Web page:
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Plan paves the way

Agriculture.com Staff 09/01/2006 @ 7:55am

Sitting at the kitchen table in the brick farm home near Oldenburg, Indiana, Jean Leising pauses to reflect on the last 30 years of her life. "I don't know how I could be so lucky," she says.

It didn't look that way in 1980, when her husband, David Leising, 33, was killed in a farm accident. The couple had three children: Jill, 7, Jennifer, 4, and Jeff, 1. A few months later, her baby died shortly after birth.

"I was determined to keep the farm going," she says. "I hoped that someday one of our kids would be interested in it."

That hope was realized in 1999 when daughter Jill and her husband, Jeff Koch, became the fifth generation to farm the land and raise livestock here.

Jean, with the help of two employees, had continued to raise hogs and added rented cropland to the 320-acre farm. In 1991, she leased the hog buildings. When the lease wasn't renewed in 1998, she called Jeff to ask if he would consider this an opportunity.

At the time, he was managing a 1,200-head sow unit about a half hour away in Greensburg. Jill had left her job as a stockbroker in Indianapolis to open a travel agency in Batesville, a few miles from the farm.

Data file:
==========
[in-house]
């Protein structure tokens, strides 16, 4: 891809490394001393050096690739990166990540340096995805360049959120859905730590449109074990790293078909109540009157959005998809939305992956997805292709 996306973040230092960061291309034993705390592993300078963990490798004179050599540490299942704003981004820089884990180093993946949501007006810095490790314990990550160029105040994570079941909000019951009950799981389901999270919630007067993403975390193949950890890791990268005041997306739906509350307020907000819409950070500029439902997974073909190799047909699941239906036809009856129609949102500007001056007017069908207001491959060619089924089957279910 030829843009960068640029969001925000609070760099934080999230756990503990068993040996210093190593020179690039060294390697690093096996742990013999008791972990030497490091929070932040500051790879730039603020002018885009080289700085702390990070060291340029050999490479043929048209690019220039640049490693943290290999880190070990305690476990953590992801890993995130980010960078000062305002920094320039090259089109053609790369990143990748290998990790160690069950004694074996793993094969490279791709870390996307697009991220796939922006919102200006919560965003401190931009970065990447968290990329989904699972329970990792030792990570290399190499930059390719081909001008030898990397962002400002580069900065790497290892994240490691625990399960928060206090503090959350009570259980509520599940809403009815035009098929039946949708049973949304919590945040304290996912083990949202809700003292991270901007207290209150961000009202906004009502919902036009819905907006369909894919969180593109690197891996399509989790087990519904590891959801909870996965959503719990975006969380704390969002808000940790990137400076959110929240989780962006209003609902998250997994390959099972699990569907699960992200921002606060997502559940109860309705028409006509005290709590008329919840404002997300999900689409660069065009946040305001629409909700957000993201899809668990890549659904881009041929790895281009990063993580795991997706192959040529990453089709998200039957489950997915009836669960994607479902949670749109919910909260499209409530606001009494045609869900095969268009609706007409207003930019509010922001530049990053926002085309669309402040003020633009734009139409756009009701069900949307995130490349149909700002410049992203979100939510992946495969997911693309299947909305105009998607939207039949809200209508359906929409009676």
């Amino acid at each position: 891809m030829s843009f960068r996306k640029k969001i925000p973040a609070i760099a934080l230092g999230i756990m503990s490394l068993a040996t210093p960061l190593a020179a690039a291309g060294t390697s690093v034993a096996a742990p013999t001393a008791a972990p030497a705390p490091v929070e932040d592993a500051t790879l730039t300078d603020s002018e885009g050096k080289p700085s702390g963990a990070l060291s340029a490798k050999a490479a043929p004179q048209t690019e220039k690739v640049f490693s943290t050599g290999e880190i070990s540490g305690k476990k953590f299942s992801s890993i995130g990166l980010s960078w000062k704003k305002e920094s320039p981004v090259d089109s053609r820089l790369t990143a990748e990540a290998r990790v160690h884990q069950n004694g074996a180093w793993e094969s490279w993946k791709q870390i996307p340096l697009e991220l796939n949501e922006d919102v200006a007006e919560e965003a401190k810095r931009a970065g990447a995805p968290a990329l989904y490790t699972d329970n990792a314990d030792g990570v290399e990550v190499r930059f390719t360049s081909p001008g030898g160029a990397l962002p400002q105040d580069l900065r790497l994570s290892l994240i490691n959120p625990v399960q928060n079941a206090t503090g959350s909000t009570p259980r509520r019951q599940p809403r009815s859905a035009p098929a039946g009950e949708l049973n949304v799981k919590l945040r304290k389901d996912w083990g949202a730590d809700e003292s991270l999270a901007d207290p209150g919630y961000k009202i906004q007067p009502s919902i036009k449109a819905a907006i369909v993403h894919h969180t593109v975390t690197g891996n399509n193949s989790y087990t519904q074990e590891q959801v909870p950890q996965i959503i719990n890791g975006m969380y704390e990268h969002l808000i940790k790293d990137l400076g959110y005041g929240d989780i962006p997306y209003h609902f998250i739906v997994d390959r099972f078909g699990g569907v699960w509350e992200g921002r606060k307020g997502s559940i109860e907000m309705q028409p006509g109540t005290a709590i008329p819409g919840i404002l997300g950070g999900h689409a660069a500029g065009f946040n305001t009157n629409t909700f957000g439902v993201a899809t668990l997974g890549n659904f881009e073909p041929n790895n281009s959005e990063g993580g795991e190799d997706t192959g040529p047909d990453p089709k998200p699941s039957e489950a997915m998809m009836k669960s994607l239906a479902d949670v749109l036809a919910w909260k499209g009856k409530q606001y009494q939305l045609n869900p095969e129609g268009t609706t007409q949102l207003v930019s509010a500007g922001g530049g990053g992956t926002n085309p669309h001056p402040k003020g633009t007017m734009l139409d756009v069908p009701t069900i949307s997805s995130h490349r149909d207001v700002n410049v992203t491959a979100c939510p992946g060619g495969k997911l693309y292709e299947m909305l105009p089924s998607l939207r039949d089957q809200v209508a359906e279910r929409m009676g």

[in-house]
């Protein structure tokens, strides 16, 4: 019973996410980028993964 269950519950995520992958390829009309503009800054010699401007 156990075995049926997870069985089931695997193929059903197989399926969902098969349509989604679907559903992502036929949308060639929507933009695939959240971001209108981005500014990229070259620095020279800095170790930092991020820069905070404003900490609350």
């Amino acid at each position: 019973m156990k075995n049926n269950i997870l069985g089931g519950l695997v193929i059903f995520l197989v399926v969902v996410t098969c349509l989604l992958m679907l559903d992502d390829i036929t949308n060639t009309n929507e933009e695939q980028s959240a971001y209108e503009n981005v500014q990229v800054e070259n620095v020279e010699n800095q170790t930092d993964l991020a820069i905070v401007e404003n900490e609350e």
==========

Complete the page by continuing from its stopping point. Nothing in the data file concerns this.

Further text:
Sitting at the kitchen table in the brick farm home near Oldenburg, Indiana, Jean Leising pauses to reflect on the last 30 years of her life. "I don't know how I could be so lucky," she says.

Jeff and Jill had met through 4-H about a decade earlier. They dated in high school and while attending Purdue University. Jeff graduated in 1993 with an ag economics degree. They were married when Jill graduated in 1995.

Jill feels that her experience as a stockbroker helped lead her back home to a more positive profession. "People never seemed happy in that job," she says. Her agency, Adventures in Travel, celebrates 10 years in 2007.

Jeff was elected to the Franklin County council four years ago. He's in his second year as vice president. "Both the president and I are farmers," he says. "Many of the decisions we make have an impact on agriculture. It's important to be involved."

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